18-year-old Angela, reared in a New England town by her Aunt Betsy, receives an inheritance which she uses to go to New York, ostensibly for voice training, but she is pursuing Major Hilary... See full summary »
Felix E. Feist
Ginger, an orphan, is living with her foster-uncle, Rexford Whittington, a broken-down Shakesperian actor. Although denied the love of a mother and father, Ginger looks after her uncle, ... See full summary »
Jane Withers, a three-year veteran of the movies at this stage, begins her starring career with this tale, half Charles Dickens, half Mark Twain, of an orphan who has run away from her cruel guardians who make her dance half a dozen times a day. Marshall Neilan, who used to direct Mary Pickford in this sort of vehicle twenty years earlier, runs the shoot competently. There doesn't appear to be much in this story, but there are some very nice eccentric performances by the adults, especially John McGuire as her cohort -- this was as big as his roles ever got, alas -- and even Francis Ford gets more lines than in five of his brother's movies.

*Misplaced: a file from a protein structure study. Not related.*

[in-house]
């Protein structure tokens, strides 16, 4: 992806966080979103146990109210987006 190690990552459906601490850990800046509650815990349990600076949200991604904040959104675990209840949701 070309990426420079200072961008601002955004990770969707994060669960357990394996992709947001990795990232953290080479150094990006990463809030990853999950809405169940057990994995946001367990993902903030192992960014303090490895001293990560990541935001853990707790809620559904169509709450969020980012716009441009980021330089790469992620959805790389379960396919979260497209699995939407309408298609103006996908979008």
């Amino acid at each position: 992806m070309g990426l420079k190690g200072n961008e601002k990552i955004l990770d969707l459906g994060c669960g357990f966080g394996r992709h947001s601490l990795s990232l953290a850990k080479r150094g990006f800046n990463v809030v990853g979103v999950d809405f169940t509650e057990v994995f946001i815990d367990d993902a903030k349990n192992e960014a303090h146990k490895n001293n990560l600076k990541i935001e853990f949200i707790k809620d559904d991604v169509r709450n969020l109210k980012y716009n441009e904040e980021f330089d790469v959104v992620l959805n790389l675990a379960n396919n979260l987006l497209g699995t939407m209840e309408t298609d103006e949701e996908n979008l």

Although almost everyone has heard of Shirley Temple, Jane, who was the B child star at Fox has largely fallen into obscurity -- doubtless it was Miss Temple's runaway success that made Fox produce these less expensive films. Miss Withers performs a couple of big production numbers, one in the style of Harry Lauder, the other in a swing chorus, and is a decent enough actress at this stage to carry off the picture.
In many ways the most interesting feature of the movie is the sense that the viewer gets that the talent involved is trying to report on character and situation as they might actually occur. Far too many modern children's shows and books give you the message first and the story afterwards, whether they seem to believe in the message or not. I prefer this.
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